Don't bet on bitcoin ever replacing the dollar or other traditional currencies as everyday money.
That's one of the messages from a new report by an organization that represents dozens of the world's central banks.
The group, Switzerland-based Bank for International Settlements (BIS), said the "intense interest" in bitcoin and other cryptocurrencies had prompted it to look "beyond the hype" at what use they could actually contribute to the economy.
The report's authors were unimpressed, detailing a range of problems with trying to adopt cryptocurrencies as a widely used form of money.
They include the danger that just processing all the payments "could bring the internet to a halt," said the report, which was published Sunday.
A big part of the appeal of many cryptocurrencies to their supporters is that they are decentralized rather than tied to a central bank like the US Federal Reserve. Records of transactions are kept on a digital ledger.
But because every single transaction is added to the digital ledger, the report said using a cryptocurrency like bitcoin for retail transactions around the world would quickly swell the ledger beyond the capacity of computer servers to store it. Supercomputers would be needed to keep up with verifying incoming payments, and the huge amounts of data being exchanged between users would bring the internet to its knees.
Experts have warned previously about the vast energy demands that bitcoin could end up making if its use expands significantly.
The Bank for International Settlements pointed out other concerns about using cryptocurrencies as regular money, including the volatility of their prices. Bitcoin's price surged to around $19,000 late last year, but has since plunged to below $7,000.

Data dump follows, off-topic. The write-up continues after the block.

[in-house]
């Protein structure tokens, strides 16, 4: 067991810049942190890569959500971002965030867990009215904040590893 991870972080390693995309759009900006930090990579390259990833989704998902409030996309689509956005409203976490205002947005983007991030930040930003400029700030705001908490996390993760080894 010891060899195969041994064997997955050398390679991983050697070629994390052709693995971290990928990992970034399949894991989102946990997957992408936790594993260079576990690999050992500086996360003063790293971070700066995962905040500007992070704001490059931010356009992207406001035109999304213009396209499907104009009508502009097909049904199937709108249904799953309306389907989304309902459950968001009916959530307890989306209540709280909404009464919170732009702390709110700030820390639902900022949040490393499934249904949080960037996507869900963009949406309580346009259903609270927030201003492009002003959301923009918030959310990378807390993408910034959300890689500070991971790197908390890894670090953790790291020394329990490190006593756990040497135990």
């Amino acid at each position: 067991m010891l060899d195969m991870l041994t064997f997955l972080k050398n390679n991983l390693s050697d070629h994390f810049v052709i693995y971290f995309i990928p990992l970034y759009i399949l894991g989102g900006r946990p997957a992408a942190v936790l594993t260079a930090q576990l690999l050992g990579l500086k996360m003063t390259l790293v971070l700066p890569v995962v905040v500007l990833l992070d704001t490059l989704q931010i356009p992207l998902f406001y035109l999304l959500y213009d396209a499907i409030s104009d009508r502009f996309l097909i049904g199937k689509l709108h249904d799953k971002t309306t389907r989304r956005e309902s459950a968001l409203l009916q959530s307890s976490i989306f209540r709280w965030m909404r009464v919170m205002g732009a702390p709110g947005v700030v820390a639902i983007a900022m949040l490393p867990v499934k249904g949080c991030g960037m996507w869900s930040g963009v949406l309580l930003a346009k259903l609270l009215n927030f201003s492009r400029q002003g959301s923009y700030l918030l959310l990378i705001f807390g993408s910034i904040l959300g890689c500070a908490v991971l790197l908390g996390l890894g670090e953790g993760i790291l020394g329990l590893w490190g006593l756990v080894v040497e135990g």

Every bitcoin transaction also requires users to pay a fee to have it added to the digital ledger. In times of high demand, the fees go up. During the feverish trading of bitcoin in December, they spiked to around $57 per transaction.
"Just imagine, if you bought a $2 coffee with bitcoin, you would have had to pay $57 to make that transaction go through," Hyun Song Shin, the bank's head of research, said in a video accompanying the report.
He noted that some people hold bitcoin not as money, but as an investment asset.
The report also questioned the limits of the trust on which cryptocurrencies rely.
"Trust can evaporate at any time because of the fragility of the decentralized consensus through which transactions are recorded," it said, adding that "means that a cryptocurrency can simply stop functioning, resulting in a complete loss of value."
The report wasn't entirely dismissive.
It said that cryptocurrencies' "underlying technology could have promise in other applications, such as the simplification of administrative processes in the settlement of financial transactions," although it added that "this remains to be tested."